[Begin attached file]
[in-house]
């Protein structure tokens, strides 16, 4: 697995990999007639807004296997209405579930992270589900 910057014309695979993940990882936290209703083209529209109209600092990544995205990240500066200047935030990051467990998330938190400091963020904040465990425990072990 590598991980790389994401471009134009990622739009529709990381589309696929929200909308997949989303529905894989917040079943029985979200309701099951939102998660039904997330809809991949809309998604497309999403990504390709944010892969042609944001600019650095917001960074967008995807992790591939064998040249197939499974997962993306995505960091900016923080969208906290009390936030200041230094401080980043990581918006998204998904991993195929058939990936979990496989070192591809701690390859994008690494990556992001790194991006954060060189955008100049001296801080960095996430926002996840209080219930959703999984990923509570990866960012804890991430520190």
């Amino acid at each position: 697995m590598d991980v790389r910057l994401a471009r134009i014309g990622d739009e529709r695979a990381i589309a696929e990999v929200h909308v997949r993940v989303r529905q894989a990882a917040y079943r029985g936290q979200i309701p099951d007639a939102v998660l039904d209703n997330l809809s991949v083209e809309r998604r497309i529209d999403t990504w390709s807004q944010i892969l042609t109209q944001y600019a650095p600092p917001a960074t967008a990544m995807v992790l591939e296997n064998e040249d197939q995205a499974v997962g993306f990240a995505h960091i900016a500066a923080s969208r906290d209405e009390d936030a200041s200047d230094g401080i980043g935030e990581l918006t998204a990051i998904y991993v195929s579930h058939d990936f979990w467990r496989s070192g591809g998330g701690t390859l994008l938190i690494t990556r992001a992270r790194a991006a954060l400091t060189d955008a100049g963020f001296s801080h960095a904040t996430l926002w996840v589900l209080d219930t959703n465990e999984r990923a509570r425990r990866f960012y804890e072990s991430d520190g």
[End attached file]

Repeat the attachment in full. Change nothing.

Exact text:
[in-house]
């Protein structure tokens, strides 16, 4: 697995990999007639807004296997209405579930992270589900 910057014309695979993940990882936290209703083209529209109209600092990544995205990240500066200047935030990051467990998330938190400091963020904040465990425990072990 590598991980790389994401471009134009990622739009529709990381589309696929929200909308997949989303529905894989917040079943029985979200309701099951939102998660039904997330809809991949809309998604497309999403990504390709944010892969042609944001600019650095917001960074967008995807992790591939064998040249197939499974997962993306995505960091900016923080969208906290009390936030200041230094401080980043990581918006998204998904991993195929058939990936979990496989070192591809701690390859994008690494990556992001790194991006954060060189955008100049001296801080960095996430926002996840209080219930959703999984990923509570990866960012804890991430520190």
């Amino acid at each position: 697995m590598d991980v790389r910057l994401a471009r134009i014309g990622d739009e529709r695979a990381i589309a696929e990999v929200h909308v997949r993940v989303r529905q894989a990882a917040y079943r029985g936290q979200i309701p099951d007639a939102v998660l039904d209703n997330l809809s991949v083209e809309r998604r497309i529209d999403t990504w390709s807004q944010i892969l042609t109209q944001y600019a650095p600092p917001a960074t967008a990544m995807v992790l591939e296997n064998e040249d197939q995205a499974v997962g993306f990240a995505h960091i900016a500066a923080s969208r906290d209405e009390d936030a200041s200047d230094g401080i980043g935030e990581l918006t998204a990051i998904y991993v195929s579930h058939d990936f979990w467990r496989s070192g591809g998330g701690t390859l994008l938190i690494t990556r992001a992270r790194a991006a954060l400091t060189d955008a100049g963020f001296s801080h960095a904040t996430l926002w996840v589900l209080d219930t959703n465990e999984r990923a509570r425990r990866f960012y804890e072990s991430d520190g």